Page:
In the book I reviewed recently, Shock Value
by Jason Zinoman, the author wrote a good chunk about this movie called Targets
, comparing and contrasting it to Psycho
as one of the movies that brought in the wave of New Horror films in the 70s. I had never heard of Targets
before, but the emphasis that Zinoman put on this movie made me extremely curious about it.
is the story of aging horror movie actor Byron Orlock (splendidly and amazingly played by Boris Karloff). Orlock feels like a dinosaur that no one is scared of anymore in a world that is becoming increasingly more violent. At the same time, a young man named Robert Thompson is slowly going mad until his violent tendencies send him on a homicidal rampage with his sniper rifle. The two mens' worlds collide when Robert attacks people at a drive-in theater where Orlock is making his final public appearance.
This movie was absolutely fan-
. I am so freaking in love with it right now and I cannot believe that I had never even heard of it before! Why is this never on anybody's lists of the greatest movies ever??? Okay, that is perhaps a bit over-exaggeration but not really because I was obviously very impressed with Peter Bogdanovich's directorial debut. This is, in fact, probably one of the most successful and effective debuts I've ever seen. Very well shot and a really amazing story.
The scenes with Orlock and his associates were to some people rather boring and not really in conjunction with the other half of the film but I really enjoyed these parts. I think I understood the intention better after having read Zinoman's book and comprehended the finality of the Old Horror era that Orlock apparently ruled in. His despair over the end of his career and appeal is understandable, and it's sweet how all the people around him care about him so much, even if he seems resistant to their affections.
The humor in the film is some fucking funny stuff. Peter Bogdanovich himself as Sammy was no doubt my favorite part of the whole piece, as the scene where he shows up to Orlock's hotel room drunk is kind of masterfully acted. But Karloff has a great moment in this part too. Waking up hung over, Orlock is walking to the door and gets scared by his own reflection in the mirror. So, so, so, so funny.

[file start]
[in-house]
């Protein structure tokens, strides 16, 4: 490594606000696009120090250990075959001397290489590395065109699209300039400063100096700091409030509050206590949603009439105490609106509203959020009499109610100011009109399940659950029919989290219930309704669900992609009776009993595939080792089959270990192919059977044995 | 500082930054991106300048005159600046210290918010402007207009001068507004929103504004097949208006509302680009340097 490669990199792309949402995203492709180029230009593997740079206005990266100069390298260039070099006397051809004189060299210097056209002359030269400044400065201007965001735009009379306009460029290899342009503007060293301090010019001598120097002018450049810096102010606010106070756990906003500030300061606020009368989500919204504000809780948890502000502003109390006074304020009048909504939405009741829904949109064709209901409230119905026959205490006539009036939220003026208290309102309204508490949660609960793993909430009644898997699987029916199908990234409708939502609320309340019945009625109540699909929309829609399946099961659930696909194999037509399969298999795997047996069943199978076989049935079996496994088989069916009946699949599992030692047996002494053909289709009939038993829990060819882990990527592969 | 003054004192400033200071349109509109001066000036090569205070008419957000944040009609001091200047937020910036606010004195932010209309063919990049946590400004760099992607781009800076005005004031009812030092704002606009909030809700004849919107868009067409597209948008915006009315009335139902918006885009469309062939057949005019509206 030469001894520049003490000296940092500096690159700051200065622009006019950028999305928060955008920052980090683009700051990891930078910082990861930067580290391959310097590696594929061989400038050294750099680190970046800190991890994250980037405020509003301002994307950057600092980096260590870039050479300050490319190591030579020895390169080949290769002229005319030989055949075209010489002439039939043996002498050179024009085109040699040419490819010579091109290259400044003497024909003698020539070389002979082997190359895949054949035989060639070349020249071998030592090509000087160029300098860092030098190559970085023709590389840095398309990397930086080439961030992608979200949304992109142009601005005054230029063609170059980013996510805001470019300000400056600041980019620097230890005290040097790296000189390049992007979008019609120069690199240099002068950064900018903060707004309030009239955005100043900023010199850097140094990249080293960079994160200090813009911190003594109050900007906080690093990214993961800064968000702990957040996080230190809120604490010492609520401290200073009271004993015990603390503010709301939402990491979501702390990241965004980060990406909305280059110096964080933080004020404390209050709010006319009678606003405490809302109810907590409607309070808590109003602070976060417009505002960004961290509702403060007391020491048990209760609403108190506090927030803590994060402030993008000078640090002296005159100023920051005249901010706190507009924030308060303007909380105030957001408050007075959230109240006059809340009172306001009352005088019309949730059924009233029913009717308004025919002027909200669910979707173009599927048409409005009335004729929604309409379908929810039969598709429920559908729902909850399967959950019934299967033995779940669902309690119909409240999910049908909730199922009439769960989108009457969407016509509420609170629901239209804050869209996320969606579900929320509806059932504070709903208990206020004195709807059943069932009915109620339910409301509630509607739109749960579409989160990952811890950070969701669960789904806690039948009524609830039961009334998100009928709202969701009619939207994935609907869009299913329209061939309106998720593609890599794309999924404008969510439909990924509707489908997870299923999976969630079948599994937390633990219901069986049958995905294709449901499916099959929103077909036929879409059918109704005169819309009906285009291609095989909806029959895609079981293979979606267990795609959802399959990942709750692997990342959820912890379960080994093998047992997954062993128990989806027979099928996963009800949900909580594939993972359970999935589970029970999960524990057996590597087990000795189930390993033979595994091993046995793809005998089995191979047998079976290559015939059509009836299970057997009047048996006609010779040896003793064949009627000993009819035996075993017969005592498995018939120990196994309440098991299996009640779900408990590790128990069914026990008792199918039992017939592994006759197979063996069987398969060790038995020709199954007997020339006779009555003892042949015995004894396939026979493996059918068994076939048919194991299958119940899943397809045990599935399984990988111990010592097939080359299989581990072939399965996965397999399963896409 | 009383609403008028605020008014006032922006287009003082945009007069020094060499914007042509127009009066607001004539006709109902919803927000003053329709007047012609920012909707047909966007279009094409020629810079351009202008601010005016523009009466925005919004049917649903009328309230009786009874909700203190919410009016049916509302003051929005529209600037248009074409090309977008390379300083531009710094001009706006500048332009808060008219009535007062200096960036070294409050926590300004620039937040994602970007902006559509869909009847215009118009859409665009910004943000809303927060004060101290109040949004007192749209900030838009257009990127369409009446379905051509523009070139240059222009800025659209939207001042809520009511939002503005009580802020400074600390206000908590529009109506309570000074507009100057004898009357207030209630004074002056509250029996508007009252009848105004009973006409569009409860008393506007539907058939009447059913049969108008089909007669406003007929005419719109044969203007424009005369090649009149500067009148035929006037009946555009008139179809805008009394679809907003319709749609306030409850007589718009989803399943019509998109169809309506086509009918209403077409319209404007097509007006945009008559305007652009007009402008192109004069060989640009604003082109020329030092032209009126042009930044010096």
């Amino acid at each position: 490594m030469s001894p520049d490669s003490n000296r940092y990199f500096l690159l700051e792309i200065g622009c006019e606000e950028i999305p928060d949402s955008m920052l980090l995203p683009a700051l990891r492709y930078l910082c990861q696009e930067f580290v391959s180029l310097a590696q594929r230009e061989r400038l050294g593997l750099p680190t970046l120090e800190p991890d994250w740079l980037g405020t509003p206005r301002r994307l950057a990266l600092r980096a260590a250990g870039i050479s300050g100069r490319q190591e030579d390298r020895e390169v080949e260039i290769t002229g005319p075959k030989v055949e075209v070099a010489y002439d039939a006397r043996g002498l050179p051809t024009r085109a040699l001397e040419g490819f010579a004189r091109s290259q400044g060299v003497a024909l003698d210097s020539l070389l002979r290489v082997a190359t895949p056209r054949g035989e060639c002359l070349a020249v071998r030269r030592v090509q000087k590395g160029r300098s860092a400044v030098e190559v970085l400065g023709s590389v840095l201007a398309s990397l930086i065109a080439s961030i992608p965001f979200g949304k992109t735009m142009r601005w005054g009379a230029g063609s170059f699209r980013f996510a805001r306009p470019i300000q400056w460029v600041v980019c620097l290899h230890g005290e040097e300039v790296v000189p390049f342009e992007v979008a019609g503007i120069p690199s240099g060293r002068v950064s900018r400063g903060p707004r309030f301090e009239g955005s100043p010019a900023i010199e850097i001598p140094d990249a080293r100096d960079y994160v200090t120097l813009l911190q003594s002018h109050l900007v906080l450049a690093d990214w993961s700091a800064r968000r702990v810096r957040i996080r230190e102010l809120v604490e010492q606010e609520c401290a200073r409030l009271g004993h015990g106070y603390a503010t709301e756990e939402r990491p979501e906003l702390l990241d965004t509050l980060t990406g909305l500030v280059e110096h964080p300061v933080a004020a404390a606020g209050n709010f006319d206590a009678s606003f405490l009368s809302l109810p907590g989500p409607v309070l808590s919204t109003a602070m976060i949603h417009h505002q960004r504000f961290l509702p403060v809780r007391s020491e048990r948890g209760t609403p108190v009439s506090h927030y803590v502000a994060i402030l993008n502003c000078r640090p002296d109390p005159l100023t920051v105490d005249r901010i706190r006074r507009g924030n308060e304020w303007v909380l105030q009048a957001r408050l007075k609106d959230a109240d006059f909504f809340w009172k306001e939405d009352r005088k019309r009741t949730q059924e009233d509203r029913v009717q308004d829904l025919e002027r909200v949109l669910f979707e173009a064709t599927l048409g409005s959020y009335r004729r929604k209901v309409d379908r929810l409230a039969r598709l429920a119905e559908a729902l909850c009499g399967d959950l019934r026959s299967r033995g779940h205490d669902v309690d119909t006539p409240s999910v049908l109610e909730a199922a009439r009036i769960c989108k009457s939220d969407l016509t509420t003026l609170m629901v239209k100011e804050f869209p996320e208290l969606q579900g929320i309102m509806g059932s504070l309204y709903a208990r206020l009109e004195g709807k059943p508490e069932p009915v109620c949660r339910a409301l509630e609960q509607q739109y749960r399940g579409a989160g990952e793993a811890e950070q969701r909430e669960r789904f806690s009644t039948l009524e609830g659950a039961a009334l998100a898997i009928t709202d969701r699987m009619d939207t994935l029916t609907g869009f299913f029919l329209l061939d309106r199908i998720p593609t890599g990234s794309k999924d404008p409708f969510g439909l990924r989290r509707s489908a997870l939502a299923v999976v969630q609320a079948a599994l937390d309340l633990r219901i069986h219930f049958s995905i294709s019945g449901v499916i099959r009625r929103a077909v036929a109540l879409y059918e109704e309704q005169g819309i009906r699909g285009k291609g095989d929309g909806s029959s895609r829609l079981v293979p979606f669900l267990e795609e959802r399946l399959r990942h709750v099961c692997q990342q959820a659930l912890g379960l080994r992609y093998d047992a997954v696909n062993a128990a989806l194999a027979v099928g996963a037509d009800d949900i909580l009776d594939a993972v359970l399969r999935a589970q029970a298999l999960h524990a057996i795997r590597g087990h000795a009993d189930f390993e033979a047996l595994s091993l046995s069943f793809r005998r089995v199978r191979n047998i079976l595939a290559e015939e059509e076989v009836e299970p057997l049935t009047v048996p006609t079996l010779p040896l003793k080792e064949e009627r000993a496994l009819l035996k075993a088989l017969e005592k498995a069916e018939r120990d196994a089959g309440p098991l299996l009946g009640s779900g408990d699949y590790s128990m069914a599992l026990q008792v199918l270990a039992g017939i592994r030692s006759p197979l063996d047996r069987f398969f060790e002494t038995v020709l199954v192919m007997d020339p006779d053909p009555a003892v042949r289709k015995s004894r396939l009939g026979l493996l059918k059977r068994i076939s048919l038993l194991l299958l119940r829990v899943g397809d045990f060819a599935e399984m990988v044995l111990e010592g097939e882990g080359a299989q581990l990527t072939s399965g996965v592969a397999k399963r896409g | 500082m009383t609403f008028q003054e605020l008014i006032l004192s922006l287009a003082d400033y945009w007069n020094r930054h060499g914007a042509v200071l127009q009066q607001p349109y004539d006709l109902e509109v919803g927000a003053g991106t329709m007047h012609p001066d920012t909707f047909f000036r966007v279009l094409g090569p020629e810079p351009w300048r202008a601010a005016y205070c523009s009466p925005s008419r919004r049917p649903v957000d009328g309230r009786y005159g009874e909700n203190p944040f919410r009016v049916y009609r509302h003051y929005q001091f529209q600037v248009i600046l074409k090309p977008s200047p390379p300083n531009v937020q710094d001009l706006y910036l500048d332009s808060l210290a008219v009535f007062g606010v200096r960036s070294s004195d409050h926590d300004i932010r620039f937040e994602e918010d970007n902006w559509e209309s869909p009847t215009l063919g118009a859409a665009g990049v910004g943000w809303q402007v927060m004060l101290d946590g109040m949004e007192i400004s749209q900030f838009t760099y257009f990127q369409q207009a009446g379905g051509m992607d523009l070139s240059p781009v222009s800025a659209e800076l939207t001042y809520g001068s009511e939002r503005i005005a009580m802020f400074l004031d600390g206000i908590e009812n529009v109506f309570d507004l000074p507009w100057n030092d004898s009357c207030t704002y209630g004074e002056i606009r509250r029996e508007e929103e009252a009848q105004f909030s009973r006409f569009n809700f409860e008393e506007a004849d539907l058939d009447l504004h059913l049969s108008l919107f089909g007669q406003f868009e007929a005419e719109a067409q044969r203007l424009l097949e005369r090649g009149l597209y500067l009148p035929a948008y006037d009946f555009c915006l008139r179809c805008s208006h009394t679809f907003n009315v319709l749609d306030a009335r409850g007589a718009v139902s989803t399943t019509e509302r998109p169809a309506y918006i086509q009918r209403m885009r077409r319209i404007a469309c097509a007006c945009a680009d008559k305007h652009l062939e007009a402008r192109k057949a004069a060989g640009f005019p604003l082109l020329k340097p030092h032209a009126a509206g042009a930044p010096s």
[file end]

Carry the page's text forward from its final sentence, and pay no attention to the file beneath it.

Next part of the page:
Our killer Robert starts out the movie as anything but. He has a very Leave it to Beaver home life that should make him happy (even though he and his wife have to live with his parents - awkward, much?) but something inside him, in a way that is never explained, is making him have violent thoughts about killing people.
When he finally takes action on these thoughts, which he tries talking to his wife about one night and gets the brush off (although she did have to go to work - understandable excuse), he carries out his plans methodically and emotionally. He kills his wife, mother, and an innocent grocery boy in a chillingly calm manner and leisurely eats a sandwich before killing about ten people on the freeway. Robert only shows emotion when he is finally caught after his drive-in massacre, when Orlock comes upon him and slaps him silly. Orlock's line "Is this what I was afraid of?" proves that these kinds of killers are nothing but cowards, as Robert whimpers like a baby in a corner before being taken away by police. He is in fact quite a bumbling killer, continually dropping stuff at the scenes of his crimes.
Robert's murder spree on the freeway was undoubtedly one of the most chilling and horrible things I've seen. It is simply - in fact, almost boringly - shot and there is no blood; you only see the people die as they appear in the rifle's crosshairs. What makes this scene so powerful is the very fact of just what Robert is doing - he is nonchalantly sniping random people as they are driving down the freeway. He hits one, and he goes right on to the next. This is sadly nothing new in our reality and it was really nothing new back then either. This movie came shortly after Charles Whitman climbed a clock tower in Texas and gunned down over a dozen people. The randomness of victims in more recent school shootings is also a parallel. And with these real-life incidents in mind, Robert's actions become all the more disturbing because not only can
this happen in real life, it actually has
happened in real life, too many times.
Direction and camera work are all fairly top notch. When Robert is shooting people, there are a lot of POV shots - the crosshairs in the gun, through the hole in the movie screen - putting the audience in the killer's shoes, but never really inside his mind or motivations. My favorite bit was when Robert was sitting on the bed in the dark smoking, and the light source is seemingly coming from the burnt tip of the cigarette. The effect was perhaps rudimentarily executed but the intent was there and it was very cool to watch.
I can clearly see why Jason Zinoman chose this film to introduce his analysis of horror films from the 70s. It pretty much lays out his hypothesis of how old horror monsters were replaced with new human monsters, with the great Boris Karloff himself symbolically passing the torch. Targets
is everything the poster says it is - remarkable, terrifying, and thrilling. But I'd also add hilarious, iconic, and innovative.